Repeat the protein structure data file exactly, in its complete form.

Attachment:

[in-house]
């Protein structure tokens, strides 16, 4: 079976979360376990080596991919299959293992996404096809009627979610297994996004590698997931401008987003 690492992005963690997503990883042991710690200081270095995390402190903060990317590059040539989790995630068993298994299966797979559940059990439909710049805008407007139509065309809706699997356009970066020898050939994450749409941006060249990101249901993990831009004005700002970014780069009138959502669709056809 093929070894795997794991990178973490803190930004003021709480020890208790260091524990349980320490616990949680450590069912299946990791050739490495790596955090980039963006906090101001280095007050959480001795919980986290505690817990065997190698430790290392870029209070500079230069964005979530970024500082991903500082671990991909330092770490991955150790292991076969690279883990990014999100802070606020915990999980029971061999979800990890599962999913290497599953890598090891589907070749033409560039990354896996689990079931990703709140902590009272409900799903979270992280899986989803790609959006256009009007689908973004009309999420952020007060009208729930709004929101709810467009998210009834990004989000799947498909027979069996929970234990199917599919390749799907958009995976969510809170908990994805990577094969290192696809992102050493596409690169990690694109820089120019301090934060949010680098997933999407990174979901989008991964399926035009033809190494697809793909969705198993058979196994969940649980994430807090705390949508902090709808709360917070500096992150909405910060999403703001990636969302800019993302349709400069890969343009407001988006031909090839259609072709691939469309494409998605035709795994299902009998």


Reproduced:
[in-house]
């Protein structure tokens, strides 16, 4: 079976979360376990080596991919299959293992996404096809009627979610297994996004590698997931401008987003 690492992005963690997503990883042991710690200081270095995390402190903060990317590059040539989790995630068993298994299966797979559940059990439909710049805008407007139509065309809706699997356009970066020898050939994450749409941006060249990101249901993990831009004005700002970014780069009138959502669709056809 093929070894795997794991990178973490803190930004003021709480020890208790260091524990349980320490616990949680450590069912299946990791050739490495790596955090980039963006906090101001280095007050959480001795919980986290505690817990065997190698430790290392870029209070500079230069964005979530970024500082991903500082671990991909330092770490991955150790292991076969690279883990990014999100802070606020915990999980029971061999979800990890599962999913290497599953890598090891589907070749033409560039990354896996689990079931990703709140902590009272409900799903979270992280899986989803790609959006256009009007689908973004009309999420952020007060009208729930709004929101709810467009998210009834990004989000799947498909027979069996929970234990199917599919390749799907958009995976969510809170908990994805990577094969290192696809992102050493596409690169990690694109820089120019301090934060949010680098997933999407990174979901989008991964399926035009033809190494697809793909969705198993058979196994969940649980994430807090705390949508902090709808709360917070500096992150909405910060999403703001990636969302800019993302349709400069890969343009407001988006031909090839259609072709691939469309494409998605035709795994299902009998």